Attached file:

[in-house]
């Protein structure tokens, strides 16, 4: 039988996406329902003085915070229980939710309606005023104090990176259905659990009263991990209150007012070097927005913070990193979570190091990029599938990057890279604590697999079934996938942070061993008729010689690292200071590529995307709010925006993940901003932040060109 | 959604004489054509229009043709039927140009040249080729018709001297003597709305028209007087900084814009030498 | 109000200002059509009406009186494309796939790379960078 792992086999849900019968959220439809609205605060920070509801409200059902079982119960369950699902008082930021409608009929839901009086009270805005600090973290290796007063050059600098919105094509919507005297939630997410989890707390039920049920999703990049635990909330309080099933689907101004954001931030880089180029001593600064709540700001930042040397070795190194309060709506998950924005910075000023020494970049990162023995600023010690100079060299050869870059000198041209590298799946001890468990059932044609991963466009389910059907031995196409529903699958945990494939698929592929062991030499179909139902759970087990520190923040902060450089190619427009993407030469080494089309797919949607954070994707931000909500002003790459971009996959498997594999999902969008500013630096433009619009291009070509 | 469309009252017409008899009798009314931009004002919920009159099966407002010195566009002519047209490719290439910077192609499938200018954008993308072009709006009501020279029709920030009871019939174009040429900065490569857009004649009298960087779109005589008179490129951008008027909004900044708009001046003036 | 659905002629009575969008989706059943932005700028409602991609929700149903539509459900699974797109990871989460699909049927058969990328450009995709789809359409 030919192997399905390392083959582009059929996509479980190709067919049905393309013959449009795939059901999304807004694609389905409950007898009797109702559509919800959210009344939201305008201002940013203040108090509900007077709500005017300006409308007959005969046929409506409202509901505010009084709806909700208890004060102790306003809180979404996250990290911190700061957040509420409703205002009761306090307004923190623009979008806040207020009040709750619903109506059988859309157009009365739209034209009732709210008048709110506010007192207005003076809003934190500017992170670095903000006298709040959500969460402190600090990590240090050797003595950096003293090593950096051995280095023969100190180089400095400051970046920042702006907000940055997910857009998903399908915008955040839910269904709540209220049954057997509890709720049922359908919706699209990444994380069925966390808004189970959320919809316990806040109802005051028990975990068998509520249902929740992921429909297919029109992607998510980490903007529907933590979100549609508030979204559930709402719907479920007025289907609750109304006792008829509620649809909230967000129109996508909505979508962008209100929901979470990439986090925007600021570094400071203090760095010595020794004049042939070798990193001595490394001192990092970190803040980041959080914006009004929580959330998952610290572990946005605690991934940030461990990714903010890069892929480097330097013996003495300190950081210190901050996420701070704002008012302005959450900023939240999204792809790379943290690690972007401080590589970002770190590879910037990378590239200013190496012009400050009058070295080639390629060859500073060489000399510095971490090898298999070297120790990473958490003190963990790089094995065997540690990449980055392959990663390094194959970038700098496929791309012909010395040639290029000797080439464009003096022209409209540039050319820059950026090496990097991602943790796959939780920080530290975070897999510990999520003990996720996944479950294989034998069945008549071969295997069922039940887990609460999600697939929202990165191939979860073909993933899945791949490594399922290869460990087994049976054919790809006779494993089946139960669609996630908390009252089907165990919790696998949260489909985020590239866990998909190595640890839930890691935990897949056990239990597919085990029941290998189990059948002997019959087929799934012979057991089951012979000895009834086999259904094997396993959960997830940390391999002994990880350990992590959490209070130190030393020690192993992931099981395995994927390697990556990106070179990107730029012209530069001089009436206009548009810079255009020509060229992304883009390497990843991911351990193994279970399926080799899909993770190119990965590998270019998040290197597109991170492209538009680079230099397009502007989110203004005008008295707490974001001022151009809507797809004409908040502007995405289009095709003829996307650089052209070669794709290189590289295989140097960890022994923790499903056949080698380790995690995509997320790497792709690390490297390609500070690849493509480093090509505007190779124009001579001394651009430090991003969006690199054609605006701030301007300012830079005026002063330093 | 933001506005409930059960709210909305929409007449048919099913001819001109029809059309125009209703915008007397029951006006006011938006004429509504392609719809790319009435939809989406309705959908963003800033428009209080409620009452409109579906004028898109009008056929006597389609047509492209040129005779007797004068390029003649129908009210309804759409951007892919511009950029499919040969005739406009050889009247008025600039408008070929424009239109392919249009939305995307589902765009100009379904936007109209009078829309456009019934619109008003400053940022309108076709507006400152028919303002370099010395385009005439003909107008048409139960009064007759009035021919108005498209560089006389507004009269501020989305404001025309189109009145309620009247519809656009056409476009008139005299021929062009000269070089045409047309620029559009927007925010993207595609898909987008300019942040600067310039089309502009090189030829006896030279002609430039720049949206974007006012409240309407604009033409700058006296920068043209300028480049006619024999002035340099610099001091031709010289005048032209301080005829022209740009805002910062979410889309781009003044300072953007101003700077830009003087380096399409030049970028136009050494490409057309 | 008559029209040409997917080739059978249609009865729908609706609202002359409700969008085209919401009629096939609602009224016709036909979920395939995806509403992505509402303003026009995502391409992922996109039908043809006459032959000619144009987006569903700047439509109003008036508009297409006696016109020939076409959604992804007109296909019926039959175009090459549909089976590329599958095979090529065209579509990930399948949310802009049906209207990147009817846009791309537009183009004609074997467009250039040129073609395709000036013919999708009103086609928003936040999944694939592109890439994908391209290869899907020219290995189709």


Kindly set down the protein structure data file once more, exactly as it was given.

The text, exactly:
[in-house]
């Protein structure tokens, strides 16, 4: 039988996406329902003085915070229980939710309606005023104090990176259905659990009263991990209150007012070097927005913070990193979570190091990029599938990057890279604590697999079934996938942070061993008729010689690292200071590529995307709010925006993940901003932040060109 | 959604004489054509229009043709039927140009040249080729018709001297003597709305028209007087900084814009030498 | 109000200002059509009406009186494309796939790379960078 792992086999849900019968959220439809609205605060920070509801409200059902079982119960369950699902008082930021409608009929839901009086009270805005600090973290290796007063050059600098919105094509919507005297939630997410989890707390039920049920999703990049635990909330309080099933689907101004954001931030880089180029001593600064709540700001930042040397070795190194309060709506998950924005910075000023020494970049990162023995600023010690100079060299050869870059000198041209590298799946001890468990059932044609991963466009389910059907031995196409529903699958945990494939698929592929062991030499179909139902759970087990520190923040902060450089190619427009993407030469080494089309797919949607954070994707931000909500002003790459971009996959498997594999999902969008500013630096433009619009291009070509 | 469309009252017409008899009798009314931009004002919920009159099966407002010195566009002519047209490719290439910077192609499938200018954008993308072009709006009501020279029709920030009871019939174009040429900065490569857009004649009298960087779109005589008179490129951008008027909004900044708009001046003036 | 659905002629009575969008989706059943932005700028409602991609929700149903539509459900699974797109990871989460699909049927058969990328450009995709789809359409 030919192997399905390392083959582009059929996509479980190709067919049905393309013959449009795939059901999304807004694609389905409950007898009797109702559509919800959210009344939201305008201002940013203040108090509900007077709500005017300006409308007959005969046929409506409202509901505010009084709806909700208890004060102790306003809180979404996250990290911190700061957040509420409703205002009761306090307004923190623009979008806040207020009040709750619903109506059988859309157009009365739209034209009732709210008048709110506010007192207005003076809003934190500017992170670095903000006298709040959500969460402190600090990590240090050797003595950096003293090593950096051995280095023969100190180089400095400051970046920042702006907000940055997910857009998903399908915008955040839910269904709540209220049954057997509890709720049922359908919706699209990444994380069925966390808004189970959320919809316990806040109802005051028990975990068998509520249902929740992921429909297919029109992607998510980490903007529907933590979100549609508030979204559930709402719907479920007025289907609750109304006792008829509620649809909230967000129109996508909505979508962008209100929901979470990439986090925007600021570094400071203090760095010595020794004049042939070798990193001595490394001192990092970190803040980041959080914006009004929580959330998952610290572990946005605690991934940030461990990714903010890069892929480097330097013996003495300190950081210190901050996420701070704002008012302005959450900023939240999204792809790379943290690690972007401080590589970002770190590879910037990378590239200013190496012009400050009058070295080639390629060859500073060489000399510095971490090898298999070297120790990473958490003190963990790089094995065997540690990449980055392959990663390094194959970038700098496929791309012909010395040639290029000797080439464009003096022209409209540039050319820059950026090496990097991602943790796959939780920080530290975070897999510990999520003990996720996944479950294989034998069945008549071969295997069922039940887990609460999600697939929202990165191939979860073909993933899945791949490594399922290869460990087994049976054919790809006779494993089946139960669609996630908390009252089907165990919790696998949260489909985020590239866990998909190595640890839930890691935990897949056990239990597919085990029941290998189990059948002997019959087929799934012979057991089951012979000895009834086999259904094997396993959960997830940390391999002994990880350990992590959490209070130190030393020690192993992931099981395995994927390697990556990106070179990107730029012209530069001089009436206009548009810079255009020509060229992304883009390497990843991911351990193994279970399926080799899909993770190119990965590998270019998040290197597109991170492209538009680079230099397009502007989110203004005008008295707490974001001022151009809507797809004409908040502007995405289009095709003829996307650089052209070669794709290189590289295989140097960890022994923790499903056949080698380790995690995509997320790497792709690390490297390609500070690849493509480093090509505007190779124009001579001394651009430090991003969006690199054609605006701030301007300012830079005026002063330093 | 933001506005409930059960709210909305929409007449048919099913001819001109029809059309125009209703915008007397029951006006006011938006004429509504392609719809790319009435939809989406309705959908963003800033428009209080409620009452409109579906004028898109009008056929006597389609047509492209040129005779007797004068390029003649129908009210309804759409951007892919511009950029499919040969005739406009050889009247008025600039408008070929424009239109392919249009939305995307589902765009100009379904936007109209009078829309456009019934619109008003400053940022309108076709507006400152028919303002370099010395385009005439003909107008048409139960009064007759009035021919108005498209560089006389507004009269501020989305404001025309189109009145309620009247519809656009056409476009008139005299021929062009000269070089045409047309620029559009927007925010993207595609898909987008300019942040600067310039089309502009090189030829006896030279002609430039720049949206974007006012409240309407604009033409700058006296920068043209300028480049006619024999002035340099610099001091031709010289005048032209301080005829022209740009805002910062979410889309781009003044300072953007101003700077830009003087380096399409030049970028136009050494490409057309 | 008559029209040409997917080739059978249609009865729908609706609202002359409700969008085209919401009629096939609602009224016709036909979920395939995806509403992505509402303003026009995502391409992922996109039908043809006459032959000619144009987006569903700047439509109003008036508009297409006696016109020939076409959604992804007109296909019926039959175009090459549909089976590329599958095979090529065209579509990930399948949310802009049906209207990147009817846009791309537009183009004609074997467009250039040129073609395709000036013919999708009103086609928003936040999944694939592109890439994908391209290869899907020219290995189709």